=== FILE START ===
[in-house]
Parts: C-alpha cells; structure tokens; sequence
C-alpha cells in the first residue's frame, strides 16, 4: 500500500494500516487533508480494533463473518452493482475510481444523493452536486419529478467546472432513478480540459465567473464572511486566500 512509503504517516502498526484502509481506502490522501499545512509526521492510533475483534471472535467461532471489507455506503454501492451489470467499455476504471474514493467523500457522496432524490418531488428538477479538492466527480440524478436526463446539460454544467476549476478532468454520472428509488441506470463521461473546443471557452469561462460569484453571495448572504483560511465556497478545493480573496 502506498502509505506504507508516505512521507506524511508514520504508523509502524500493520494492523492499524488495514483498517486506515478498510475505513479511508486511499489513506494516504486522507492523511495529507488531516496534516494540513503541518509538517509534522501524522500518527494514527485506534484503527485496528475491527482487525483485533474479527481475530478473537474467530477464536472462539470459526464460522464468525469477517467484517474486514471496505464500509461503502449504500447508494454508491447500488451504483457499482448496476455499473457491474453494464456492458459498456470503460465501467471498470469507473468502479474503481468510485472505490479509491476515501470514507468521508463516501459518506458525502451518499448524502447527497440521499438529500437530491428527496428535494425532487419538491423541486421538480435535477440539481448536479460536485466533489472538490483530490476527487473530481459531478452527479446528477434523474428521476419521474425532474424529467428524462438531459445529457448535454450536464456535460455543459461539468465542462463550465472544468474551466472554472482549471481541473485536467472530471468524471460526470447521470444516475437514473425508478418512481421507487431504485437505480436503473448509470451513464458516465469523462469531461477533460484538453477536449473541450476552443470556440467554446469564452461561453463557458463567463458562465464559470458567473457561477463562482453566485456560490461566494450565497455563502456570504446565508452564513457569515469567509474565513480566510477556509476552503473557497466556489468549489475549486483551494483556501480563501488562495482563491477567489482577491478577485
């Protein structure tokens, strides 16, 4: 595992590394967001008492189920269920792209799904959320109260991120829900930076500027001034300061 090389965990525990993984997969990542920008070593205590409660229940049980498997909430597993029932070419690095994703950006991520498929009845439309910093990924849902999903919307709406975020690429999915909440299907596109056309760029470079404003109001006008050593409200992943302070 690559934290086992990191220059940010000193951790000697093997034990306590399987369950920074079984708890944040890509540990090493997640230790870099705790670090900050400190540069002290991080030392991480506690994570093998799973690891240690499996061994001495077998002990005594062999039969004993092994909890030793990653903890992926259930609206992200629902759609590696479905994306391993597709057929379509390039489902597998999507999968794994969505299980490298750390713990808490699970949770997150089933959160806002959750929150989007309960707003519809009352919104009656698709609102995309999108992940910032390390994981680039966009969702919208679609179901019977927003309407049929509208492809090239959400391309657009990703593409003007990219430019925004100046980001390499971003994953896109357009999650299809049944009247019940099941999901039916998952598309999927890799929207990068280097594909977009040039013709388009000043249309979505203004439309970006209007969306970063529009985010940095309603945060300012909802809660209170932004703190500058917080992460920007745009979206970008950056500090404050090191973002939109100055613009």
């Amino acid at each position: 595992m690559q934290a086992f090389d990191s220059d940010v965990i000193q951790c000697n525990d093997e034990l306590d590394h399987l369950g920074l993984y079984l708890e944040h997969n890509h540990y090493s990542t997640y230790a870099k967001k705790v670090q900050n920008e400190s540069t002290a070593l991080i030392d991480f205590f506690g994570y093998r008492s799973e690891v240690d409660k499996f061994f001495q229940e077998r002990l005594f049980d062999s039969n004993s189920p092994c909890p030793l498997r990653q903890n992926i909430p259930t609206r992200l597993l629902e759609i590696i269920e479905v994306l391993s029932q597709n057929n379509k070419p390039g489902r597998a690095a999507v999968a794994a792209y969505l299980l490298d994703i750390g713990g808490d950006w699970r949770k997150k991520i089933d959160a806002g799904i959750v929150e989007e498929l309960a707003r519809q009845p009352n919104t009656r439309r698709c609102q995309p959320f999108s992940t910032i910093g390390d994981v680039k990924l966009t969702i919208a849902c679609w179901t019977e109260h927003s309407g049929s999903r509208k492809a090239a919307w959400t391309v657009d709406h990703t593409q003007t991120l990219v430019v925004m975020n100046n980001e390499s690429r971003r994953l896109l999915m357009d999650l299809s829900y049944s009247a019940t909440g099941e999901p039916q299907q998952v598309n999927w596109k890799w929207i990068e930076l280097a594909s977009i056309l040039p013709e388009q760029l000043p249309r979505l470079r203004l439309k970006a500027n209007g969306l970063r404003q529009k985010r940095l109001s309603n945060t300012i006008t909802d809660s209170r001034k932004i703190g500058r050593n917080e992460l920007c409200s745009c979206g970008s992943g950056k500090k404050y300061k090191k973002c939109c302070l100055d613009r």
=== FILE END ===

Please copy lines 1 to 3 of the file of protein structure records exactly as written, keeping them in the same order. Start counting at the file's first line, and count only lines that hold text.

[in-house]
Parts: C-alpha cells; structure tokens; sequence
C-alpha cells in the first residue's frame, strides 16, 4: 500500500494500516487533508480494533463473518452493482475510481444523493452536486419529478467546472432513478480540459465567473464572511486566500 512509503504517516502498526484502509481506502490522501499545512509526521492510533475483534471472535467461532471489507455506503454501492451489470467499455476504471474514493467523500457522496432524490418531488428538477479538492466527480440524478436526463446539460454544467476549476478532468454520472428509488441506470463521461473546443471557452469561462460569484453571495448572504483560511465556497478545493480573496 502506498502509505506504507508516505512521507506524511508514520504508523509502524500493520494492523492499524488495514483498517486506515478498510475505513479511508486511499489513506494516504486522507492523511495529507488531516496534516494540513503541518509538517509534522501524522500518527494514527485506534484503527485496528475491527482487525483485533474479527481475530478473537474467530477464536472462539470459526464460522464468525469477517467484517474486514471496505464500509461503502449504500447508494454508491447500488451504483457499482448496476455499473457491474453494464456492458459498456470503460465501467471498470469507473468502479474503481468510485472505490479509491476515501470514507468521508463516501459518506458525502451518499448524502447527497440521499438529500437530491428527496428535494425532487419538491423541486421538480435535477440539481448536479460536485466533489472538490483530490476527487473530481459531478452527479446528477434523474428521476419521474425532474424529467428524462438531459445529457448535454450536464456535460455543459461539468465542462463550465472544468474551466472554472482549471481541473485536467472530471468524471460526470447521470444516475437514473425508478418512481421507487431504485437505480436503473448509470451513464458516465469523462469531461477533460484538453477536449473541450476552443470556440467554446469564452461561453463557458463567463458562465464559470458567473457561477463562482453566485456560490461566494450565497455563502456570504446565508452564513457569515469567509474565513480566510477556509476552503473557497466556489468549489475549486483551494483556501480563501488562495482563491477567489482577491478577485